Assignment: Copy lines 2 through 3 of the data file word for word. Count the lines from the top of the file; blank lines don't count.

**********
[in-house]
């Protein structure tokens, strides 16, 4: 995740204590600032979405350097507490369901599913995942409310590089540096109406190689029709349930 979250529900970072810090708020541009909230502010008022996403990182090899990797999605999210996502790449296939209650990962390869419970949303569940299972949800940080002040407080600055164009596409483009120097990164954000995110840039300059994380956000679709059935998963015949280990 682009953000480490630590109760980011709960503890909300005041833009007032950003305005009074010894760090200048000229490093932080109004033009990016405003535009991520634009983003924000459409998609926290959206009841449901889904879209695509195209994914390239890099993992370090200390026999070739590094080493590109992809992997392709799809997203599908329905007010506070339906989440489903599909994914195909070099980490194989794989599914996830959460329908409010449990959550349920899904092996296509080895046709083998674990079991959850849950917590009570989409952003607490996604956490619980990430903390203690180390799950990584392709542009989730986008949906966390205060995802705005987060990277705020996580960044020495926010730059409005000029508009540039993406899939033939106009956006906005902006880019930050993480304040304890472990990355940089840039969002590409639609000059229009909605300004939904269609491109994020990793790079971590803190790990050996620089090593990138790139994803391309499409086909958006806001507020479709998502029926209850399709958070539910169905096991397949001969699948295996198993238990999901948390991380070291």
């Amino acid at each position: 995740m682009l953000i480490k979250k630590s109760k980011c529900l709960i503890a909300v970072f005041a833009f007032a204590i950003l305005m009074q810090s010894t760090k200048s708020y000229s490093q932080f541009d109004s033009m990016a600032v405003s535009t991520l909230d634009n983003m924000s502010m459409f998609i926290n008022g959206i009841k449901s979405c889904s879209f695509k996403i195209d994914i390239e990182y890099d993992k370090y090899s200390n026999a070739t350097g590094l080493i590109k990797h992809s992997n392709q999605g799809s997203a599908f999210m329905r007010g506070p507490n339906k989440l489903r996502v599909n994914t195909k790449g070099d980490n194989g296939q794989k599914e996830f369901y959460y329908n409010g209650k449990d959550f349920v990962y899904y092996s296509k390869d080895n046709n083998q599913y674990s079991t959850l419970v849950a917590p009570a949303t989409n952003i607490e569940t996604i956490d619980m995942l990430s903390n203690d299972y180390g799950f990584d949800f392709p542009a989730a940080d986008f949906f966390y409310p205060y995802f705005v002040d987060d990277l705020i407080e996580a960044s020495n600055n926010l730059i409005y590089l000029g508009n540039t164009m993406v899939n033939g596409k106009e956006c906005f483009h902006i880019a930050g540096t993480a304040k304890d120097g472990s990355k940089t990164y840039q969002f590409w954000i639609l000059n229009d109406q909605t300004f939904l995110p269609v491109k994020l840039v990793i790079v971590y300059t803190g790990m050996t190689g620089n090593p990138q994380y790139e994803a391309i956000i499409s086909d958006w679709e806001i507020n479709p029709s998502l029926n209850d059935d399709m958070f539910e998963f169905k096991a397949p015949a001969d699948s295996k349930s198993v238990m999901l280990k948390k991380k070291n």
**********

């Protein structure tokens, strides 16, 4: 995740204590600032979405350097507490369901599913995942409310590089540096109406190689029709349930 979250529900970072810090708020541009909230502010008022996403990182090899990797999605999210996502790449296939209650990962390869419970949303569940299972949800940080002040407080600055164009596409483009120097990164954000995110840039300059994380956000679709059935998963015949280990 682009953000480490630590109760980011709960503890909300005041833009007032950003305005009074010894760090200048000229490093932080109004033009990016405003535009991520634009983003924000459409998609926290959206009841449901889904879209695509195209994914390239890099993992370090200390026999070739590094080493590109992809992997392709799809997203599908329905007010506070339906989440489903599909994914195909070099980490194989794989599914996830959460329908409010449990959550349920899904092996296509080895046709083998674990079991959850849950917590009570989409952003607490996604956490619980990430903390203690180390799950990584392709542009989730986008949906966390205060995802705005987060990277705020996580960044020495926010730059409005000029508009540039993406899939033939106009956006906005902006880019930050993480304040304890472990990355940089840039969002590409639609000059229009909605300004939904269609491109994020990793790079971590803190790990050996620089090593990138790139994803391309499409086909958006806001507020479709998502029926209850399709958070539910169905096991397949001969699948295996198993238990999901948390991380070291």
């Amino acid at each position: 995740m682009l953000i480490k979250k630590s109760k980011c529900l709960i503890a909300v970072f005041a833009f007032a204590i950003l305005m009074q810090s010894t760090k200048s708020y000229s490093q932080f541009d109004s033009m990016a600032v405003s535009t991520l909230d634009n983003m924000s502010m459409f998609i926290n008022g959206i009841k449901s979405c889904s879209f695509k996403i195209d994914i390239e990182y890099d993992k370090y090899s200390n026999a070739t350097g590094l080493i590109k990797h992809s992997n392709q999605g799809s997203a599908f999210m329905r007010g506070p507490n339906k989440l489903r996502v599909n994914t195909k790449g070099d980490n194989g296939q794989k599914e996830f369901y959460y329908n409010g209650k449990d959550f349920v990962y899904y092996s296509k390869d080895n046709n083998q599913y674990s079991t959850l419970v849950a917590p009570a949303t989409n952003i607490e569940t996604i956490d619980m995942l990430s903390n203690d299972y180390g799950f990584d949800f392709p542009a989730a940080d986008f949906f966390y409310p205060y995802f705005v002040d987060d990277l705020i407080e996580a960044s020495n600055n926010l730059i409005y590089l000029g508009n540039t164009m993406v899939n033939g596409k106009e956006c906005f483009h902006i880019a930050g540096t993480a304040k304890d120097g472990s990355k940089t990164y840039q969002f590409w954000i639609l000059n229009d109406q909605t300004f939904l995110p269609v491109k994020l840039v990793i790079v971590y300059t803190g790990m050996t190689g620089n090593p990138q994380y790139e994803a391309i956000i499409s086909d958006w679709e806001i507020n479709p029709s998502l029926n209850d059935d399709m958070f539910e998963f169905k096991a397949p015949a001969d699948s295996k349930s198993v238990m999901l280990k948390k991380k070291n």